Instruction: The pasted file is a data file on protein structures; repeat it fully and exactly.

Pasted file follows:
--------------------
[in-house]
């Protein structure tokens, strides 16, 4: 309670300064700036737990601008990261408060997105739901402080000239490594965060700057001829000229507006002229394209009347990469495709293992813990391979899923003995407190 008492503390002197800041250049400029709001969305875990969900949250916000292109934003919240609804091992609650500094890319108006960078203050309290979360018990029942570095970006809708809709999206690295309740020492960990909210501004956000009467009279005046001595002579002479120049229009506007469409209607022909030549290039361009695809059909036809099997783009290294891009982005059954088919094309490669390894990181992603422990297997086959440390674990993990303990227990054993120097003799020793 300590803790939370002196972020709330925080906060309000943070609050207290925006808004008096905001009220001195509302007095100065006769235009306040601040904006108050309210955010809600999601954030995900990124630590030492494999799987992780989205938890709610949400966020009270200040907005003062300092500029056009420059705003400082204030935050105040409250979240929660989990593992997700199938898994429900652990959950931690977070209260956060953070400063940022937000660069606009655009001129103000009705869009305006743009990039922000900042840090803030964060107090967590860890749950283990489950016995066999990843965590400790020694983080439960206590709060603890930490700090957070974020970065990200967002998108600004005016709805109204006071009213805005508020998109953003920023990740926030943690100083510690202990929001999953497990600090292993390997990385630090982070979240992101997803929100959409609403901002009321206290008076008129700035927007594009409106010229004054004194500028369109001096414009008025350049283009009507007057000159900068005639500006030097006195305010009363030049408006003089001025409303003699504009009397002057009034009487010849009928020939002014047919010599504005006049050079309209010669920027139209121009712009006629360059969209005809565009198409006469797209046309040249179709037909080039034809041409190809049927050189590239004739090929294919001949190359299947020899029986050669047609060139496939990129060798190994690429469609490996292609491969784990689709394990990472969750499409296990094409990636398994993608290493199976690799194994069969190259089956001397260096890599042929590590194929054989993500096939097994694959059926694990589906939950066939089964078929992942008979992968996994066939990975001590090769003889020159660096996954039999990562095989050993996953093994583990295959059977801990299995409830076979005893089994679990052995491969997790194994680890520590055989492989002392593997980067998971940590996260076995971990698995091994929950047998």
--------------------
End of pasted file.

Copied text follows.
[in-house]
């Protein structure tokens, strides 16, 4: 309670300064700036737990601008990261408060997105739901402080000239490594965060700057001829000229507006002229394209009347990469495709293992813990391979899923003995407190 008492503390002197800041250049400029709001969305875990969900949250916000292109934003919240609804091992609650500094890319108006960078203050309290979360018990029942570095970006809708809709999206690295309740020492960990909210501004956000009467009279005046001595002579002479120049229009506007469409209607022909030549290039361009695809059909036809099997783009290294891009982005059954088919094309490669390894990181992603422990297997086959440390674990993990303990227990054993120097003799020793 300590803790939370002196972020709330925080906060309000943070609050207290925006808004008096905001009220001195509302007095100065006769235009306040601040904006108050309210955010809600999601954030995900990124630590030492494999799987992780989205938890709610949400966020009270200040907005003062300092500029056009420059705003400082204030935050105040409250979240929660989990593992997700199938898994429900652990959950931690977070209260956060953070400063940022937000660069606009655009001129103000009705869009305006743009990039922000900042840090803030964060107090967590860890749950283990489950016995066999990843965590400790020694983080439960206590709060603890930490700090957070974020970065990200967002998108600004005016709805109204006071009213805005508020998109953003920023990740926030943690100083510690202990929001999953497990600090292993390997990385630090982070979240992101997803929100959409609403901002009321206290008076008129700035927007594009409106010229004054004194500028369109001096414009008025350049283009009507007057000159900068005639500006030097006195305010009363030049408006003089001025409303003699504009009397002057009034009487010849009928020939002014047919010599504005006049050079309209010669920027139209121009712009006629360059969209005809565009198409006469797209046309040249179709037909080039034809041409190809049927050189590239004739090929294919001949190359299947020899029986050669047609060139496939990129060798190994690429469609490996292609491969784990689709394990990472969750499409296990094409990636398994993608290493199976690799194994069969190259089956001397260096890599042929590590194929054989993500096939097994694959059926694990589906939950066939089964078929992942008979992968996994066939990975001590090769003889020159660096996954039999990562095989050993996953093994583990295959059977801990299995409830076979005893089994679990052995491969997790194994680890520590055989492989002392593997980067998971940590996260076995971990698995091994929950047998």